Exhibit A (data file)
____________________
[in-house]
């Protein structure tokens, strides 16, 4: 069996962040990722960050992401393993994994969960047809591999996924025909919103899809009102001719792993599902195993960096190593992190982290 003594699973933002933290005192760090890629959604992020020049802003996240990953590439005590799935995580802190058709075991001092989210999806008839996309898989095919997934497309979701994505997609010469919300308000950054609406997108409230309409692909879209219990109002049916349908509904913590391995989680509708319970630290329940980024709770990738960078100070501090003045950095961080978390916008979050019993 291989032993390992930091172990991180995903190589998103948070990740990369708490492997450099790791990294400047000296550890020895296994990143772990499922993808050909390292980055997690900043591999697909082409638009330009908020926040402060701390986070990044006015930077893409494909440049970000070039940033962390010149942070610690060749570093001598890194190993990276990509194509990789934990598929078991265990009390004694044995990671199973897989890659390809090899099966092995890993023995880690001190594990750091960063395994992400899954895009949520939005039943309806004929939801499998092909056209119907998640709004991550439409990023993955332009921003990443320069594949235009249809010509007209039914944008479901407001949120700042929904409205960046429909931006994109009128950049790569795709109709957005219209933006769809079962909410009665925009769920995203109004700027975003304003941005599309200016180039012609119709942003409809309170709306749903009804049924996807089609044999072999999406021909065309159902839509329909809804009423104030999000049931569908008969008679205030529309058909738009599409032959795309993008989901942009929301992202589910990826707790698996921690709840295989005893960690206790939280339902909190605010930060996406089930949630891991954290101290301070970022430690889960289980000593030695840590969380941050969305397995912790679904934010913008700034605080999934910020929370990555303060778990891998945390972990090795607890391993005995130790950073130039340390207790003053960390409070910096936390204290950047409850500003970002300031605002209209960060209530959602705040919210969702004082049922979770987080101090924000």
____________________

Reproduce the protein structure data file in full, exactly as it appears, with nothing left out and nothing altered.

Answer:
[in-house]
């Protein structure tokens, strides 16, 4: 069996962040990722960050992401393993994994969960047809591999996924025909919103899809009102001719792993599902195993960096190593992190982290 003594699973933002933290005192760090890629959604992020020049802003996240990953590439005590799935995580802190058709075991001092989210999806008839996309898989095919997934497309979701994505997609010469919300308000950054609406997108409230309409692909879209219990109002049916349908509904913590391995989680509708319970630290329940980024709770990738960078100070501090003045950095961080978390916008979050019993 291989032993390992930091172990991180995903190589998103948070990740990369708490492997450099790791990294400047000296550890020895296994990143772990499922993808050909390292980055997690900043591999697909082409638009330009908020926040402060701390986070990044006015930077893409494909440049970000070039940033962390010149942070610690060749570093001598890194190993990276990509194509990789934990598929078991265990009390004694044995990671199973897989890659390809090899099966092995890993023995880690001190594990750091960063395994992400899954895009949520939005039943309806004929939801499998092909056209119907998640709004991550439409990023993955332009921003990443320069594949235009249809010509007209039914944008479901407001949120700042929904409205960046429909931006994109009128950049790569795709109709957005219209933006769809079962909410009665925009769920995203109004700027975003304003941005599309200016180039012609119709942003409809309170709306749903009804049924996807089609044999072999999406021909065309159902839509329909809804009423104030999000049931569908008969008679205030529309058909738009599409032959795309993008989901942009929301992202589910990826707790698996921690709840295989005893960690206790939280339902909190605010930060996406089930949630891991954290101290301070970022430690889960289980000593030695840590969380941050969305397995912790679904934010913008700034605080999934910020929370990555303060778990891998945390972990090795607890391993005995130790950073130039340390207790003053960390409070910096936390204290950047409850500003970002300031605002209209960060209530959602705040919210969702004082049922979770987080101090924000």